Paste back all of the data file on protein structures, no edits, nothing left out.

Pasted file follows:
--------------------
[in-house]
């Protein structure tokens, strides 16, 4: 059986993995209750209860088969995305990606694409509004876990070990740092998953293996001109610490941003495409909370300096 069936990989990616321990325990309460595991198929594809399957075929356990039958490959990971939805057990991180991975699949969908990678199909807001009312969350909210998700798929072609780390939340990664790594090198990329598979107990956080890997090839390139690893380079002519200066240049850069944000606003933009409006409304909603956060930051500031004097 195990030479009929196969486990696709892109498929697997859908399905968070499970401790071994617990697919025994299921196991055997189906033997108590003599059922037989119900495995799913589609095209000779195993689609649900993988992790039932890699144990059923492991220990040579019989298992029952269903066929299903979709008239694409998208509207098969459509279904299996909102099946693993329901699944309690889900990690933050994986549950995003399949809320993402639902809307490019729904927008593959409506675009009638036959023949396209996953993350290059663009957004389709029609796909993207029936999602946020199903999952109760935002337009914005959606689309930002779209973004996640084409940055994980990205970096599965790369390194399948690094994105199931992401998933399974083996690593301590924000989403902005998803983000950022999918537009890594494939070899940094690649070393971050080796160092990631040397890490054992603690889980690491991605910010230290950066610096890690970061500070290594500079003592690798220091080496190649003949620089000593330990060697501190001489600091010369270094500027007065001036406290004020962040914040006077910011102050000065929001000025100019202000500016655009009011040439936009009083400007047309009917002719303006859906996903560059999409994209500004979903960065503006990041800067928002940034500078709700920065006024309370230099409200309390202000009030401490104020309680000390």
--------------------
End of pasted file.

[in-house]
């Protein structure tokens, strides 16, 4: 059986993995209750209860088969995305990606694409509004876990070990740092998953293996001109610490941003495409909370300096 069936990989990616321990325990309460595991198929594809399957075929356990039958490959990971939805057990991180991975699949969908990678199909807001009312969350909210998700798929072609780390939340990664790594090198990329598979107990956080890997090839390139690893380079002519200066240049850069944000606003933009409006409304909603956060930051500031004097 195990030479009929196969486990696709892109498929697997859908399905968070499970401790071994617990697919025994299921196991055997189906033997108590003599059922037989119900495995799913589609095209000779195993689609649900993988992790039932890699144990059923492991220990040579019989298992029952269903066929299903979709008239694409998208509207098969459509279904299996909102099946693993329901699944309690889900990690933050994986549950995003399949809320993402639902809307490019729904927008593959409506675009009638036959023949396209996953993350290059663009957004389709029609796909993207029936999602946020199903999952109760935002337009914005959606689309930002779209973004996640084409940055994980990205970096599965790369390194399948690094994105199931992401998933399974083996690593301590924000989403902005998803983000950022999918537009890594494939070899940094690649070393971050080796160092990631040397890490054992603690889980690491991605910010230290950066610096890690970061500070290594500079003592690798220091080496190649003949620089000593330990060697501190001489600091010369270094500027007065001036406290004020962040914040006077910011102050000065929001000025100019202000500016655009009011040439936009009083400007047309009917002719303006859906996903560059999409994209500004979903960065503006990041800067928002940034500078709700920065006024309370230099409200309390202000009030401490104020309680000390």